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Joseph EYBLER (1765-1846)
Symphony No. 1 in C (1780s) [22:36]
Symphony No. 2 in D (1780s) [27:07]
Overture [7:04]
LíOrchestre de Chambre de Genève/Michael Hofstetter
rec. Salle de Musique, La-Chaux-de-Fonds, December 2004. DDD
Hybrid SACD with Surround Sound
CPO 777 104-2 [57:49]


Joseph Eybler, the man who could have completes Mozartís Requiem (but didnít), was appreciated more during his lifetime than since. Taught by Albrechtsberger, he composed extensively and was notably influenced by both Haydn and Mozart. Only nine years younger than the latter, he outlived Beethoven by almost twenty years. His career was cut short by a stroke in 1833, the booklet stating that this occurred whilst he was conducting Mozartís Requiem - which sounds to me as though it might be apocryphal. About six other discs of his music are currently readily available and, although no claim of "premières" is made, there seem to be no other recordings of these works around. Don Satz was most enthusiastic about a disc of Eyblerís chamber music disc last September (review) and the reader is referred there for some more information about this neglected composer.

The two symphonies on this disc seem to be Eyblerís only symphonic offerings and they are fairly early works. The manuscripts have disappeared but it is thought that they probably date from the late 1780s, making them contemporaneous with Haydnís five that come between Paris and London (Nos. 88-92) and Mozartís last great trilogy of symphonies (Nos. 39-41). No information at all about the Overture is provided in the documentation but my guess would be that it was composed rather later.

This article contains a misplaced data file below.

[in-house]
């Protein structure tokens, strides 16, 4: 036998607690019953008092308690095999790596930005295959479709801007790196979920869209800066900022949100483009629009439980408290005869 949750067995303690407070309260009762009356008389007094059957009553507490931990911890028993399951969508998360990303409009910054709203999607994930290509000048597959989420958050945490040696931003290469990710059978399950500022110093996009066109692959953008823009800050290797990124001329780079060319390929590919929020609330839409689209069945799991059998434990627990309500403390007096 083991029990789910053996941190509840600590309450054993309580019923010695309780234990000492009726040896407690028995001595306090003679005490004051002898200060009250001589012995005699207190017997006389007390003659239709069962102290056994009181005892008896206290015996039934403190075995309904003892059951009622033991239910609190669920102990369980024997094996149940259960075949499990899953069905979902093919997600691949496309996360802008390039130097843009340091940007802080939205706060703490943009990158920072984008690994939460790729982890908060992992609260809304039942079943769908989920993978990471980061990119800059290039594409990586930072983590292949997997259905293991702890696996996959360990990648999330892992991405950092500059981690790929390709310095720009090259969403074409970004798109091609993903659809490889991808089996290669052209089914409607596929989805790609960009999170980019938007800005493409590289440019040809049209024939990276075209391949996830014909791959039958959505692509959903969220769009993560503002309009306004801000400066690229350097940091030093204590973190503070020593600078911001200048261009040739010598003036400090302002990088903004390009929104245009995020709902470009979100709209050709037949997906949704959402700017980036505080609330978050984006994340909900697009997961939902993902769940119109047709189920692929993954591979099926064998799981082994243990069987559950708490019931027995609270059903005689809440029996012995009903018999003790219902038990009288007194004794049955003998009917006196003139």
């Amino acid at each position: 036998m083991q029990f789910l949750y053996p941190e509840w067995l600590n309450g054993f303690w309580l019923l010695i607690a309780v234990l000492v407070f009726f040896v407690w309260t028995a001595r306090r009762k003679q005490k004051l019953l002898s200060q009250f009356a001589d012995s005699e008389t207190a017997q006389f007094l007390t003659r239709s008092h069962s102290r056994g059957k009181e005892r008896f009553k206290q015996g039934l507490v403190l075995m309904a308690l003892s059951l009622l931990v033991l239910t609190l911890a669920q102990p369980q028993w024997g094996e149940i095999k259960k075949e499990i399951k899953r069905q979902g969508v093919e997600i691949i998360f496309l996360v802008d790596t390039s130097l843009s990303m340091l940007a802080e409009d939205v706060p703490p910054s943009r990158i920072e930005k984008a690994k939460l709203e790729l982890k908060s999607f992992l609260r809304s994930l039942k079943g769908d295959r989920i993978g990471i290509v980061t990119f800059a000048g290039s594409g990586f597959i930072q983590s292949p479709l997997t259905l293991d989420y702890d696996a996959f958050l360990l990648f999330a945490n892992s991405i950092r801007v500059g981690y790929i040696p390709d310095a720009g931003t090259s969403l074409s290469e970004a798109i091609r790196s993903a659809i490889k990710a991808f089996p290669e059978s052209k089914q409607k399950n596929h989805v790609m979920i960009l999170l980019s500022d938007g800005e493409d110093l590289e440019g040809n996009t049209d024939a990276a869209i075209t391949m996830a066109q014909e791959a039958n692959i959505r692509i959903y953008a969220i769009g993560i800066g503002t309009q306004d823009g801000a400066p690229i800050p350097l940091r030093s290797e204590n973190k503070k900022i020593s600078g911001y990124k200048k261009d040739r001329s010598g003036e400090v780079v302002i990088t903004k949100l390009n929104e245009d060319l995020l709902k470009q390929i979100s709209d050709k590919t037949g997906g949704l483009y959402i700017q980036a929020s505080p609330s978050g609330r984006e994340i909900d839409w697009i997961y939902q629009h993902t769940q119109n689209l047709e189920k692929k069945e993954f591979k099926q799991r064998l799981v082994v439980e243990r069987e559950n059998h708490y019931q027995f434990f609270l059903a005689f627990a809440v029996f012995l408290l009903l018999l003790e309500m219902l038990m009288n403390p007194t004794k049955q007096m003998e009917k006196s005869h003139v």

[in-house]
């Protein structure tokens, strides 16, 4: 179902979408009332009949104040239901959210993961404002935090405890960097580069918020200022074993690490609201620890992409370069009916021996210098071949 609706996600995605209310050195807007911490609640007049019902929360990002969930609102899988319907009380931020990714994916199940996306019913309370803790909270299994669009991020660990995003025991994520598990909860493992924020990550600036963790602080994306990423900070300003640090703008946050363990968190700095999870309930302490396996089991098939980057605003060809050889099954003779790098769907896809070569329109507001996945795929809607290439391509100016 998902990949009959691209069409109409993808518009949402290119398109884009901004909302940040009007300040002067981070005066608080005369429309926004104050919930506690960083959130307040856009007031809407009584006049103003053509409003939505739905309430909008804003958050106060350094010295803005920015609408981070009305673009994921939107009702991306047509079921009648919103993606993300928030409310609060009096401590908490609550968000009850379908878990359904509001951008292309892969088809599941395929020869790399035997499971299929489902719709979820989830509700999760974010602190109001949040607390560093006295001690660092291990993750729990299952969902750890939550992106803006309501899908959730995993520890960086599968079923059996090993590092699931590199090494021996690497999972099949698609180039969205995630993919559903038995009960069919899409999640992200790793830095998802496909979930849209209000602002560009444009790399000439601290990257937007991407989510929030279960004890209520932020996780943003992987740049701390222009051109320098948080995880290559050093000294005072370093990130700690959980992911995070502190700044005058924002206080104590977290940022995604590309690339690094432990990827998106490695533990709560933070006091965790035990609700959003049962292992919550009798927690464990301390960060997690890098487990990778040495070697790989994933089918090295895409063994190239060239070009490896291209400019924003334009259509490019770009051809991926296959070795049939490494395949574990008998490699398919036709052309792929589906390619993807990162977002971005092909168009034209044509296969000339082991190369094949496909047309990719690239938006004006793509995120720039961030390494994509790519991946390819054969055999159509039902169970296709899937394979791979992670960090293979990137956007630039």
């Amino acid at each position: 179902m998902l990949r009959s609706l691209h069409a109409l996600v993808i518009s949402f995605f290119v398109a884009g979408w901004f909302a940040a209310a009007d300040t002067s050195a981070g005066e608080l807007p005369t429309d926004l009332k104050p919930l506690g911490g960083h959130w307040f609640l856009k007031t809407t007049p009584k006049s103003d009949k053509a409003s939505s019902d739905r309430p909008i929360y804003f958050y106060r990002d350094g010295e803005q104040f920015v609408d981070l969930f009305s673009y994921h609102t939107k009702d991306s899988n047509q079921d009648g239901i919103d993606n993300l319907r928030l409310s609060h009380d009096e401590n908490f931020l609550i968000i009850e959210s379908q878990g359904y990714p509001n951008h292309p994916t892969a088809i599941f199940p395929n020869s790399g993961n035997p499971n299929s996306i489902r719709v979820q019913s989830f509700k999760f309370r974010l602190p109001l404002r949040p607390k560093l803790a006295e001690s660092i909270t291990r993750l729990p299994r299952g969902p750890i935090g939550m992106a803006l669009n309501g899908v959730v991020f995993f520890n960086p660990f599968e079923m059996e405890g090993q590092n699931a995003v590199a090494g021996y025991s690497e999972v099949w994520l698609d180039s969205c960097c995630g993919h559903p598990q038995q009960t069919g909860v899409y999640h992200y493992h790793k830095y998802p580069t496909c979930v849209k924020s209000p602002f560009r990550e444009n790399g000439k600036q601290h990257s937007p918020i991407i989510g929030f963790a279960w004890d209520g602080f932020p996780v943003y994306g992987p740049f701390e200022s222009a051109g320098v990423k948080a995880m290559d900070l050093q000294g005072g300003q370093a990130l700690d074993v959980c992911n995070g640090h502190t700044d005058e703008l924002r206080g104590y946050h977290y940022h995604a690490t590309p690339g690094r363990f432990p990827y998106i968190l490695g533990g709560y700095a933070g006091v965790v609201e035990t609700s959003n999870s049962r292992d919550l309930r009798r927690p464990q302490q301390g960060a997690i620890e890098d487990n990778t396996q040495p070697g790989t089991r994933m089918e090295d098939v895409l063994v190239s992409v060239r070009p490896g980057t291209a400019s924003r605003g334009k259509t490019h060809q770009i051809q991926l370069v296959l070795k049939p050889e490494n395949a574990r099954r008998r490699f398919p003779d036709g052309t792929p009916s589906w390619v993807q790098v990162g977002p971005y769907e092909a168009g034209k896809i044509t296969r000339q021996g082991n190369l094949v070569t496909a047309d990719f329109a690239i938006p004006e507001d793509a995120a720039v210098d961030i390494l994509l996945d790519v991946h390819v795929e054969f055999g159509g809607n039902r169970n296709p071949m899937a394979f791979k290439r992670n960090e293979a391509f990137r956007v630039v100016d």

The first symphony is in four movements and conventionally structured for the time. The opening movement has a slow introduction, and both here and in the Andante which follows, one could be forgiven for wondering whether this is some previously unknown Haydn. The slow movement is memorable, both for its graceful simplicity and for long bassoon solo in the central section. A minuet follows, and in this movement and the finale there is more evidence of individualism. But itís all delightful Ė if Haydn had written this work, it wouldnít have been forgotten until now.

The second symphony opens darkly, apparently harking back to Sturm and Drang, but Eybler is generally more innovative here than in the previous work. There are two minuets, placed second and fourth (of five movements) and some delightful opportunities for the woodwind. The centrally-placed Andante once again catches the ear and this is also a most winning work.

The overture has a dramatic, almost Beethovenian opening then it fizzes along charmingly. The lack of a title has probably contributed to its obscurity. This would be a good opener for many a concert programme. It seems strange that it is placed last on the disc.

Before this disc arrived, LíOrchestre de Chambre de Genève and Michael Hofstetter were about as familiar to me as Eybler, perhaps because of relative youthfulness. Their playing is refreshingly alive and I suspect we shall be hearing plenty more from them. The recorded sound is also very good with pleasant ambience. The disc is a hybrid SACD but I canít comment beyond the stereo.

The documentation is a bit thin, particularly on the music. The overture is covered by that single word and the first movement of Symphony No. 1 is erroneously described as an "adagio in sonata form". The cover picture of Vienna by Bellotto atones a little.

Overall, this is highly recommendable listening, more worthy of oneís attention than the early symphonies by Mozart currently being sprinkled around to celebrate his anniversary.

Patrick C Waller

 

 

 

 



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